Los Angeles Times
January 27, 2002 Sunday Home Edition
Opinion; Part M; Page 5
Economic Fanaticism Is Bad for Seoul
CHALMERS JOHNSON is President of the Japan Policy Research Institute and author most recently of, Blowback: the Costs and Consequences of American Empire (2001, Holt, "Owl" Books).
The most dangerous kind of "jihadists" are not the religious ones. Today, the economic fundamentalists--the contemporary American free-market globalizers and the older Leninists--are the real fanatics. Nothing, not even economic disaster, will dissuade them from the belief that their doctrines are the absolute truth. The U.S. Treasury and its puppet, the International Monetary Fund, fall into this category. Unless South Korea resists such doctrinaire thinking, it is in danger of repeating its own near-meltdown of 1997. That disaster, as well as the financial crises of the past few years in Mexico, Indonesia, Thailand, Brazil, Russia and Argentina, all occurred while these countries were dutifully following the "Washington consensus." This Anglo-American economic model, propounded by the U.S. Treasury and the IMF, calls for opening foreign countries to international capital while cutting back on wages, safety nets and services to ordinary citizens.
At the moment, the South Korean economy is growing better than most economies worldwide, based on domestic sales and exports to China. But some market analysts in Seoul, blinded by the Washington consensus, want Korean firms to more closely adhere to U.S. standards in corporate governance. If Korea follows this advice, it most likely will be overcome again by economic chaos.
The IMF's former managing director, Michel Camdessus, charged that South Korea's 1997 economic crisis was caused in part by "crony capitalism," by which he meant the East Asian model of close collaboration between government, banks and big business to achieve national economic goals and maintain high employment.
But what exactly are U.S. standards of corporate governance? The recent bankruptcy of the Enron Corp., the United States' seventh-largest corporation before its collapse, offers insights into the Anglo-American alternative. Enron made political contributions to George W. Bush, three-fourths of the U.S. Senate and almost half of the House of Representatives. Its actions may cheat its 4,000 employees out of their pensions. It may have colluded with its accounting firm to cover up sham profits.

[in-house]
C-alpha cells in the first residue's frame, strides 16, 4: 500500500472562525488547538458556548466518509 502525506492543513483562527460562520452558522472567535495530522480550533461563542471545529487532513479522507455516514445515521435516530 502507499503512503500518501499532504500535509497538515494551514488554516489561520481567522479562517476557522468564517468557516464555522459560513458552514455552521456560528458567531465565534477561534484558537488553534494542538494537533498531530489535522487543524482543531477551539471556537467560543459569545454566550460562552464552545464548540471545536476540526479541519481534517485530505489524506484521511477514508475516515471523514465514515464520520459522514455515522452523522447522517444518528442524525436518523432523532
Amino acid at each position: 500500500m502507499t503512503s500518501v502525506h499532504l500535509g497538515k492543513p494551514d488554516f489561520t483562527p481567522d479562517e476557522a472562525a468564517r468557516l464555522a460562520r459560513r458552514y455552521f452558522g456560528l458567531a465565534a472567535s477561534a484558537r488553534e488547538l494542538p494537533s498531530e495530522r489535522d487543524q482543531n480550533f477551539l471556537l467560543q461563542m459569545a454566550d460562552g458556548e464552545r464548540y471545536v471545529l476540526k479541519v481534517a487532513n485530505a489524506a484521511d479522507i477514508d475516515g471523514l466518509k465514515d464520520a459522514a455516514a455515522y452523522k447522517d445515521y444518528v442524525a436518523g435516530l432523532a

Rather than "crony capitalism," the U.S. offers an example of what should be called "organized crime." The remedy for crony capitalism is effective law enforcement, not IMF demands that the interests of foreign investors be protected before all others. But there is no known remedy for American-style "organized crime," which suggests that the U.S. days of economic hegemony may be numbered.
Models do matter, but South Korea needs to develop an economic model designed for its particular problems. South Korea needs to do the following:
It needs to ensure its ability to compete with China over the long haul, because China can manufacture anything more cheaply than any other nation; it needs to innovate products that are not only high tech but that also create new standards and are thereby invulnerable to reverse engineering; and it needs to become proficient in advanced services, including architecture, medical education, business planning, housing, fashion and entertainment.
South Korea's most important long-term strategic problem is how to cultivate the Chinese market. It can take advantage of the fact that the Chinese do not hate Koreans the way they hate and envy the Japanese.
In 1994, South Korea, in response to the nagging of its patron, the U.S., abolished the main body for making economic policy. It also loosened virtually all controls over financial institutions. The result was a near-disaster for the economy. The immediate task is to reverse these self-inflicted wounds.
South Korea needs an economic planning body that will produce a strategy for the difficult years to come and not simply please the economic fanatics of the IMF.